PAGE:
I recently read Persuasion cover to cover for the first time. While reading the continual mentions of pride and the constant showing of prejudice struck me. Someday (soon, I hope) I’ll do a post about my opinions while reading Persuasion, but for this post I decided to search for mentions of persuasion in Pride and Prejudice.
In nearly every copy of P&P I have the following line has the word “persuasion” italicized for emphasis:
“To yield readily—easily—to the persuasion of a friend is no merit with you.”
My annotated version has a note from Dr. Shepard that explains this was a theme dear to Miss Austen since it is the title of one of her later books. As it turns out, there’s quite a bit of persuasion and persuading happening in Pride and Prejudice, so I will only focus on the situation of potential marriages.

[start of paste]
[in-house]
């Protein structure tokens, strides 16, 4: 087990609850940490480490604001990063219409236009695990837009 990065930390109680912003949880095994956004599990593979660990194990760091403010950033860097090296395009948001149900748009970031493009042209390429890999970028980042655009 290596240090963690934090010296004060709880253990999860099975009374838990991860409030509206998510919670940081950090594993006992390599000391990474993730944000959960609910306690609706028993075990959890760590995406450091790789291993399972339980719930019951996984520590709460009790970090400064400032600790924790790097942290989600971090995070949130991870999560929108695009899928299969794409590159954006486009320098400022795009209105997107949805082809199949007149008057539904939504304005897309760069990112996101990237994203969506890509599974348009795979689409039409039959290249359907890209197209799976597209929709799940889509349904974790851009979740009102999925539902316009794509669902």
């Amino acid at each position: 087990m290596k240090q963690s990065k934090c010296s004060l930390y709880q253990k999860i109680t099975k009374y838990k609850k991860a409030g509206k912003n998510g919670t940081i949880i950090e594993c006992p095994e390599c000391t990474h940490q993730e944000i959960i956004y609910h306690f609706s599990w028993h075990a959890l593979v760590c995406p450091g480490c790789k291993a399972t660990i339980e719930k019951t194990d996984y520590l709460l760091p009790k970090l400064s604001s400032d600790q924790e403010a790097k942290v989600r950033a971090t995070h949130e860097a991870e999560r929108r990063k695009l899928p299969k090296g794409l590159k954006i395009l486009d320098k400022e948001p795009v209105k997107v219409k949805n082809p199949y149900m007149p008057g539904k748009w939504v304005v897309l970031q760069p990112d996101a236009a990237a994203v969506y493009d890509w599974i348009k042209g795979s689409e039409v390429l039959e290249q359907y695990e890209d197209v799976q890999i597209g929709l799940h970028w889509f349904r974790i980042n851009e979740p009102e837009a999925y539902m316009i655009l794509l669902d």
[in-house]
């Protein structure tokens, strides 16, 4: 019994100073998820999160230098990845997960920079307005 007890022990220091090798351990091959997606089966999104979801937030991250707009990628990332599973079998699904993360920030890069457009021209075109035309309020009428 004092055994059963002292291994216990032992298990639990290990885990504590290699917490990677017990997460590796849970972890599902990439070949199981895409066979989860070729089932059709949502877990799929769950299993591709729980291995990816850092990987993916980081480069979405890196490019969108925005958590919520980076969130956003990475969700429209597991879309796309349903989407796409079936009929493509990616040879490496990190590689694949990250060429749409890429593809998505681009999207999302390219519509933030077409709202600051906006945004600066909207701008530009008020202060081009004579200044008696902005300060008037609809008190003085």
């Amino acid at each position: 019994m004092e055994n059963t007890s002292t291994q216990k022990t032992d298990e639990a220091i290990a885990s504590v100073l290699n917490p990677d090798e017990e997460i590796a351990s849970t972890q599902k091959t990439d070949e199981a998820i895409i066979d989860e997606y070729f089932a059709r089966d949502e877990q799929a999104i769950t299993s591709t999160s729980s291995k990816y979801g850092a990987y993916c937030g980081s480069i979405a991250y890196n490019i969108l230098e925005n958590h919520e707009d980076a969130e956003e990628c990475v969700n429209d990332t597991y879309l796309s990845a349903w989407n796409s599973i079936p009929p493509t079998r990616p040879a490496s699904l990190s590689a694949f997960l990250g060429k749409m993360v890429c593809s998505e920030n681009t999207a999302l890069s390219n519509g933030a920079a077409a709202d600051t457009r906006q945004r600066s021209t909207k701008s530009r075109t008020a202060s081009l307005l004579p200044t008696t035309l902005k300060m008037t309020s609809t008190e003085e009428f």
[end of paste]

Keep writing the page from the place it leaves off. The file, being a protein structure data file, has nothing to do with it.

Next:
The first potential marriage we know of in the book is Mrs. Bennet’s hopes for Bingley to marry Jane. At every turn, Mrs. Bennet is attempting to persuade her new neighbors, who frequent London and care for high fashion and high society, that a girl from little old Meryton– and with fifty pounds to her name– is just as good as anyone you might meet in London. We never really know how Bingley would have replied to this form of persuasion because his friends and family convince him to stay in London and he essentially never has to answer the question Mrs. Bennet poses him. Yes, he does return, but who knows what Bingley would have done if left alone and not separated from Jane for months. Mrs. Gardiner points out that attachments often fizzle out. What is clear, is that Mrs. Bennet doesn’t seem to take the feelings of either Jane or Bingley into consideration for her plans.